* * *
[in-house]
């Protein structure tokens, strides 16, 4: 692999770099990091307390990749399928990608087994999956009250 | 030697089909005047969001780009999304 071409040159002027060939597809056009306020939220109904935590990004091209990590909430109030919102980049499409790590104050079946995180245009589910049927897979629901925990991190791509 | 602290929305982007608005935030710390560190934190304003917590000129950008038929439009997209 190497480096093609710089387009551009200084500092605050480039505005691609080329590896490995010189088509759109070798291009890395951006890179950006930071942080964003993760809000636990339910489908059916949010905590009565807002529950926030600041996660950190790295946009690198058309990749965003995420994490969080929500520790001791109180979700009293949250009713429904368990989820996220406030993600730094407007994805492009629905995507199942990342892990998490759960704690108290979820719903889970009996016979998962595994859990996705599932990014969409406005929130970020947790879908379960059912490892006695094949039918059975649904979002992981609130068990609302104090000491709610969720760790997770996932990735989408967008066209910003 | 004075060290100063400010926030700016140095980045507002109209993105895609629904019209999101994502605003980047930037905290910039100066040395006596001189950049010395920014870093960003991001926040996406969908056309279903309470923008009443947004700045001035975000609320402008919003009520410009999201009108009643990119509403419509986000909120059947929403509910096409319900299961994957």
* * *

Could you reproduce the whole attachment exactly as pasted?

[in-house]
């Protein structure tokens, strides 16, 4: 692999770099990091307390990749399928990608087994999956009250 | 030697089909005047969001780009999304 071409040159002027060939597809056009306020939220109904935590990004091209990590909430109030919102980049499409790590104050079946995180245009589910049927897979629901925990991190791509 | 602290929305982007608005935030710390560190934190304003917590000129950008038929439009997209 190497480096093609710089387009551009200084500092605050480039505005691609080329590896490995010189088509759109070798291009890395951006890179950006930071942080964003993760809000636990339910489908059916949010905590009565807002529950926030600041996660950190790295946009690198058309990749965003995420994490969080929500520790001791109180979700009293949250009713429904368990989820996220406030993600730094407007994805492009629905995507199942990342892990998490759960704690108290979820719903889970009996016979998962595994859990996705599932990014969409406005929130970020947790879908379960059912490892006695094949039918059975649904979002992981609130068990609302104090000491709610969720760790997770996932990735989408967008066209910003 | 004075060290100063400010926030700016140095980045507002109209993105895609629904019209999101994502605003980047930037905290910039100066040395006596001189950049010395920014870093960003991001926040996406969908056309279903309470923008009443947004700045001035975000609320402008919003009520410009999201009108009643990119509403419509986000909120059947929403509910096409319900299961994957």